Life on the bright side – about SAD

“‘Look on the bright side!’ – is something you might have been told when complaining about feeling tired and blue despite the Christmas holidays. But happy outbursts won’t help if you are someone who suffers from Seasonal Affective Disorder (SAD). However, light – a lot of light – in the form of light therapy can help you”, says Baba Pendse, consultant at Skåne University Hospital.

SAD IS AN AUTUMN AND WINTER DEPRESSION which is quite common in this part of the world. A few per cent of the Swedish population seek treatment, but many more are believed to have the disease in a milder form, known as winter fatigue.

SAD doesn’t exist in countries around the equator, but increases the further north (or south) you go. Winter depression and winter fatigue are therefore connected to the decrease in light intensity – the relative amount of daylight – during the winter months in the north. One hypothesis is that the bodies of people with SAD simply cannot keep up with the rapid change between winter darkness and spring light which upsets the production of the sleep hormone melatonin, for example.

“The more severe form of SAD is more than fatigue however”, explains Baba Pendse who has done research on patients with autumn and winter depression, and continues: “We have demonstrated that SAD patients have many severe symptoms of depression and that they also have weak social networks and poor social functioning”.

HOWEVER, THERE IS HELP, including in the form of the light therapy rooms at the Skåne University Hospital in Lund and Malmö, which are managed by Baba Pendse.

“Although we have not been able to show how light therapy works biologically, we see that it is effective, and that many patients are helped by the treatment. Each year we receive 50–60 new patients, so there is a major need and not enough rooms”, says Baba Pendse.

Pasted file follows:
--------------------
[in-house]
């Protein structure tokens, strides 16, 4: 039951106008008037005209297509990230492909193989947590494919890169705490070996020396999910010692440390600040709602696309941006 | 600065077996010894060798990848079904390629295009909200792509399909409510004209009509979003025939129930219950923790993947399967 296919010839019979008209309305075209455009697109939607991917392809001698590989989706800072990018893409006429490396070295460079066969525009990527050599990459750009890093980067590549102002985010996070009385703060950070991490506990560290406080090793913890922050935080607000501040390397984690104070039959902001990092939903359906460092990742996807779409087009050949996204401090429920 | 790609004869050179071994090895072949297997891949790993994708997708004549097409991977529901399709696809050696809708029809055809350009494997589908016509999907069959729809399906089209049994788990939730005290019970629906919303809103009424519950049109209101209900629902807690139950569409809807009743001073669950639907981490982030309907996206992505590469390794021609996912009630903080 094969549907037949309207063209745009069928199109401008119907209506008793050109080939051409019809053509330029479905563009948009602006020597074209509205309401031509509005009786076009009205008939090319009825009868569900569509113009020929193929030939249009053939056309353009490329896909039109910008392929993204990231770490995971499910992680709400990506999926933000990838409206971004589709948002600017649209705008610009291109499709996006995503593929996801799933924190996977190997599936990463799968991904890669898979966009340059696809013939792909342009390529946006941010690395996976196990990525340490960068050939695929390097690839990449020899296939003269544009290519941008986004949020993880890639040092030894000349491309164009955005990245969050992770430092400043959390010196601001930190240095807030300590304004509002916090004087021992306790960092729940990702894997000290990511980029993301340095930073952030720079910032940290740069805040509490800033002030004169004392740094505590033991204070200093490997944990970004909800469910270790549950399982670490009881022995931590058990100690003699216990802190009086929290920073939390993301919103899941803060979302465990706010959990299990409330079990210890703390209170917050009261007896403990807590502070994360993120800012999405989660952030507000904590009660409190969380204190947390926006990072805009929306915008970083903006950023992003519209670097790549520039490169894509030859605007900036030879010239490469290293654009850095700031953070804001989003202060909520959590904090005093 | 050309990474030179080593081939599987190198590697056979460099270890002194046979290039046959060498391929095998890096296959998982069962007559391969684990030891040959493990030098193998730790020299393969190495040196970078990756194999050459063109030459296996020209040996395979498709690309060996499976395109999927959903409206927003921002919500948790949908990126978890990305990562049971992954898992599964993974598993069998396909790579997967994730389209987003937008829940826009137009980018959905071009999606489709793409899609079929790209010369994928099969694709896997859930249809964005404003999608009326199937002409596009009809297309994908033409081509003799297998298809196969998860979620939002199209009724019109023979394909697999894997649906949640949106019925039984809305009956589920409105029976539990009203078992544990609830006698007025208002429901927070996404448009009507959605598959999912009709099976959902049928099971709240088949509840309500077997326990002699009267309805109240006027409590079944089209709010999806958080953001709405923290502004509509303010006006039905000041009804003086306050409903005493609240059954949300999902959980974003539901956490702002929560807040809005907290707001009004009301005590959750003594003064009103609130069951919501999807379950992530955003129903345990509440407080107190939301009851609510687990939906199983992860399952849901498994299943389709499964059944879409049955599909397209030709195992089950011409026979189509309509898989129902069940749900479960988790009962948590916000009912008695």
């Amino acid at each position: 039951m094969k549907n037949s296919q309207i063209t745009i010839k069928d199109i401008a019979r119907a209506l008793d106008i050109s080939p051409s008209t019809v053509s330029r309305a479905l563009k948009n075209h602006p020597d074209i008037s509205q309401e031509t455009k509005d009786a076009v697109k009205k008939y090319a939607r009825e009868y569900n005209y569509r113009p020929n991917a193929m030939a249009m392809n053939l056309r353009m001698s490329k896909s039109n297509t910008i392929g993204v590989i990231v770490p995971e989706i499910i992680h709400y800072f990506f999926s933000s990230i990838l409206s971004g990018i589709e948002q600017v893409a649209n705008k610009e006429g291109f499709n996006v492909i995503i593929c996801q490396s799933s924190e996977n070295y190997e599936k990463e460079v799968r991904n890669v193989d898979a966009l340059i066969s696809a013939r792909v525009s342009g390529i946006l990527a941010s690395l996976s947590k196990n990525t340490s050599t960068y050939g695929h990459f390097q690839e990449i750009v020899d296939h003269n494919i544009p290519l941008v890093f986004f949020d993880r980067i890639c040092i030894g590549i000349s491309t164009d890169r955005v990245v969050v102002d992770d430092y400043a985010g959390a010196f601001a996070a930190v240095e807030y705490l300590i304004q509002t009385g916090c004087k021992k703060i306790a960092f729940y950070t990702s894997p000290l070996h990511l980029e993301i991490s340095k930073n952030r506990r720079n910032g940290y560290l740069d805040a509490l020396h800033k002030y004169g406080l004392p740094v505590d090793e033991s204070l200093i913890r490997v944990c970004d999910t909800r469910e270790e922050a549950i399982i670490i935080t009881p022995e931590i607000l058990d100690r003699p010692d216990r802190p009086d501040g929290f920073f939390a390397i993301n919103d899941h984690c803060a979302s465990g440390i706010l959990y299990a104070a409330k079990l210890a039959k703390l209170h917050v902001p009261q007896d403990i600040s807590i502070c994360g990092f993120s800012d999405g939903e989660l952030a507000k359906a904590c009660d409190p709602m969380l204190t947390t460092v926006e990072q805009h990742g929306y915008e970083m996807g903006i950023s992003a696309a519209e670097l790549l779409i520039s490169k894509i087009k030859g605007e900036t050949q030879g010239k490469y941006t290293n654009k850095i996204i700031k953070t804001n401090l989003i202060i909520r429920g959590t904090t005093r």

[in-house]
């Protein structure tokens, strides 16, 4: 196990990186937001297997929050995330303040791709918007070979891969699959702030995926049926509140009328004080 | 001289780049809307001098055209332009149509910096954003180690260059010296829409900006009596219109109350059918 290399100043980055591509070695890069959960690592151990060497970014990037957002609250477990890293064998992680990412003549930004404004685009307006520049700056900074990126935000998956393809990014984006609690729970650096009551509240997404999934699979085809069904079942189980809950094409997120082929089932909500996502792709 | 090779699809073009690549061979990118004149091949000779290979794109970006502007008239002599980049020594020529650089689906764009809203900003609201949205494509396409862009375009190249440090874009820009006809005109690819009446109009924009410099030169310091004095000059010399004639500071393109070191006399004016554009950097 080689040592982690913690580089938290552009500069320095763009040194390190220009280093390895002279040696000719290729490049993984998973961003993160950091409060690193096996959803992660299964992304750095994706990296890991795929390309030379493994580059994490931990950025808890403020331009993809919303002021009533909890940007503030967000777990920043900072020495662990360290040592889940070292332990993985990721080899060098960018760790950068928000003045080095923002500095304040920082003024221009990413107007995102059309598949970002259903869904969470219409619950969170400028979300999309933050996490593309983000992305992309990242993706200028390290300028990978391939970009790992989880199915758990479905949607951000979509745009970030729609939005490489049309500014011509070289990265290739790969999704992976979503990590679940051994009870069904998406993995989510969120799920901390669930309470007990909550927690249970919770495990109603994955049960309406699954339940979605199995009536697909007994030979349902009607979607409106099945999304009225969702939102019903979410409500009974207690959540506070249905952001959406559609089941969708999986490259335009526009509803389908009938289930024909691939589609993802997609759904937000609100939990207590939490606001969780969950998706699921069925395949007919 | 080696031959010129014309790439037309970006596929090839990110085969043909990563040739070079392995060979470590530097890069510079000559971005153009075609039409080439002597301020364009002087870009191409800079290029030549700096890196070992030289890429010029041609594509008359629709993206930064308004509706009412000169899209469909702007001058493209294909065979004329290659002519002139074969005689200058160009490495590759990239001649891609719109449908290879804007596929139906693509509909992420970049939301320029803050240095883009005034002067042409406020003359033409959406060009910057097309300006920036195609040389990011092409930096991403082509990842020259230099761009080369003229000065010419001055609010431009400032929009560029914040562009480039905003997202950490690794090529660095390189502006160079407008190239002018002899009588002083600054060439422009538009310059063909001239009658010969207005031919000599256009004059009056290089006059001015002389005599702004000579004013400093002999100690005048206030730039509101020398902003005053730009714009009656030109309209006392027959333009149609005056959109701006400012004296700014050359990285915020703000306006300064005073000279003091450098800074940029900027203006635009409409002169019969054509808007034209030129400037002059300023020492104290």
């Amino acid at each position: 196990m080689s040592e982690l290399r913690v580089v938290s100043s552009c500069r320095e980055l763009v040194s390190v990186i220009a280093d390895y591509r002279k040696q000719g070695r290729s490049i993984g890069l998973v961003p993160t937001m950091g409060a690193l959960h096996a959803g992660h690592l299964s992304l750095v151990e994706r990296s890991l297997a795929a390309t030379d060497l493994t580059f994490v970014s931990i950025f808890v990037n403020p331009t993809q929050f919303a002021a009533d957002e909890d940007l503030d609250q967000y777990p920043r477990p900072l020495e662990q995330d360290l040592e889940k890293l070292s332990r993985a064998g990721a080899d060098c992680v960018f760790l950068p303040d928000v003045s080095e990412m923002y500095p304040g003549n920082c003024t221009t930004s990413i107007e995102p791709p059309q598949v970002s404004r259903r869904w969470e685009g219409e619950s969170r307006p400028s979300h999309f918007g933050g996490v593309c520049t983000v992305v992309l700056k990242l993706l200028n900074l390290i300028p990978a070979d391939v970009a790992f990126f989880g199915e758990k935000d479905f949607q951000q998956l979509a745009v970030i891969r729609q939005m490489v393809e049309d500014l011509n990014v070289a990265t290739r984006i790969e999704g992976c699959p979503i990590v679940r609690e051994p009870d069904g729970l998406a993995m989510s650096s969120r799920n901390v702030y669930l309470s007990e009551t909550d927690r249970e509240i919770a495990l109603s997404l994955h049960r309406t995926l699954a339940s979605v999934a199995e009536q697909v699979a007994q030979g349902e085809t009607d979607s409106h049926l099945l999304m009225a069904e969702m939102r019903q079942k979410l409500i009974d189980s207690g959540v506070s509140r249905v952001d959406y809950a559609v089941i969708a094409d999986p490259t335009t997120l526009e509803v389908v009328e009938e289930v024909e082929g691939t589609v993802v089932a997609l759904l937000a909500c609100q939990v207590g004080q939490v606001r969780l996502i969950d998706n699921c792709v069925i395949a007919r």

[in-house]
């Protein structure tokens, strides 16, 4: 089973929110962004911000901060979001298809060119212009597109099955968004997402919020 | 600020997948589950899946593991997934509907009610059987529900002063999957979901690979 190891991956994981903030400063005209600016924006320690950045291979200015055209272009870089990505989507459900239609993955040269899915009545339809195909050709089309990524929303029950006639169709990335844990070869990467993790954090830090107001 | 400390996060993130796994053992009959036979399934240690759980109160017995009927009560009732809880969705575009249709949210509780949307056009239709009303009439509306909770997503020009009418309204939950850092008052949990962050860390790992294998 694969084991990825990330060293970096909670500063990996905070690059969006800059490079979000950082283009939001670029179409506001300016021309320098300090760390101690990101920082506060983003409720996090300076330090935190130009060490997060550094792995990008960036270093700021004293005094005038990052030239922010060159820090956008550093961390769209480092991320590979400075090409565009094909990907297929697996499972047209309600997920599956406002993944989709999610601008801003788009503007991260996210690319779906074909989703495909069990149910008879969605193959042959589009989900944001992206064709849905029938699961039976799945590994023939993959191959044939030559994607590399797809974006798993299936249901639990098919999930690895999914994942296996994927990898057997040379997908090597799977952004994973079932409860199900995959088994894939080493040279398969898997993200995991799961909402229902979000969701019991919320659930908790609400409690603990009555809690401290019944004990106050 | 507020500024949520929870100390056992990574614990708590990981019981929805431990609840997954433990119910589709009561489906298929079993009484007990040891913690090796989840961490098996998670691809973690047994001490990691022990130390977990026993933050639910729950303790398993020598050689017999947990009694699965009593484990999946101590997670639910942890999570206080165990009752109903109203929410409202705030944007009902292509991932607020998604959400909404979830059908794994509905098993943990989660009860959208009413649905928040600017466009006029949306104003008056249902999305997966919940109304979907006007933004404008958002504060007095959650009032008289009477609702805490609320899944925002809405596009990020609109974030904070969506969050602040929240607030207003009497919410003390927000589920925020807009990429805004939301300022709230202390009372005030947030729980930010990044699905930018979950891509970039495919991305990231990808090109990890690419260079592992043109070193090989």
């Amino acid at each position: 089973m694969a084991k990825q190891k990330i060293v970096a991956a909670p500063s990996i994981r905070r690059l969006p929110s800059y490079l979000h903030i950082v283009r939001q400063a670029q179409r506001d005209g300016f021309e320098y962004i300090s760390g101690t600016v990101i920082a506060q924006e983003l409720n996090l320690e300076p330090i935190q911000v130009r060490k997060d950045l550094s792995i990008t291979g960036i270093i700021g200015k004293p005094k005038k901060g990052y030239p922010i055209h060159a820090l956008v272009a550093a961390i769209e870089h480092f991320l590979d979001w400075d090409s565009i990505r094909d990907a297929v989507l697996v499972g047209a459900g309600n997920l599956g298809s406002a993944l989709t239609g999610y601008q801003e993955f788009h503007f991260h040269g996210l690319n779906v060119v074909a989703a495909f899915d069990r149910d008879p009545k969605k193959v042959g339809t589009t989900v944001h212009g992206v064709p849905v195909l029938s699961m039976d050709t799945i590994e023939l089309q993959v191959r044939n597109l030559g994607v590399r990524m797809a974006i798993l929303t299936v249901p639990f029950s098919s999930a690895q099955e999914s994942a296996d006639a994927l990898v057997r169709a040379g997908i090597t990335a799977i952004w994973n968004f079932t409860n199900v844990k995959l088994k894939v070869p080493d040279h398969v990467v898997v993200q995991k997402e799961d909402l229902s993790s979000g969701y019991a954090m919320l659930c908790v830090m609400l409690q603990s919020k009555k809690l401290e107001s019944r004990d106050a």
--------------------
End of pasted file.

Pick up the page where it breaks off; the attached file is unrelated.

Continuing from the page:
The light rooms use fluorescent tubes that are specially designed to resemble natural daylight, except that there is no UV radiation. The lamps provide a stronger, more scattered and short-wavelength, bluer, light than conventional fluorescent lamps.

“We now know that the biological effect is thanks to the blue light, and therefore we believe that the blue wavelengths help fight depression”, says Baba Pendse.

ALTERNATIVE FORMS OF LIGHT THERAPY have been developed in recent years, and Baba Pendse recommends patients who need regular long-term treatment to acquire special lighting at home and at work. For example, the patient could start with the light of dawn at home in bed that awakens the person gradually and then use light screens or light boxes to receive sufficient doses of bright light (1500–2000 lux) of the right wavelength to avoid depression.

“We recommend our patients to start by using the light screen every day for 10 days and then decrease usage to once a week or less frequent. But it is important that they receive good information on how they are to proceed”, she says.

So if you during the winter feel that you want to pull away from all socialising which you tend to find stimulating in the summer, it’s perhaps time to start looking at life on the bright side – that is, the bright side of a light screen!

Text: Pia Romare

Foto: Catrin Jacobsson


The sleep hormone melatonin

Melatonin is a sleep hormone produced by the brain’s pineal gland. The production is controlled by the amount of light entering through the eye retina. In broad daylight, melatonin production is low, but when darkness falls, the production increases which makes us sleepy and more able to fall asleep. When daylight returns, it activates various stress and alertness hormones that have the opposite effect.

Additional explanations for SAD

Researchers previously focused on the sleep hormone melatonin to explain the impact that light has on autumn and winter depression. Now they are more concerned with other neurotransmitters and hormones such as serotonin, dopamine, cortisol, noradrenalin, and how they regulate and are regulated by proteins.

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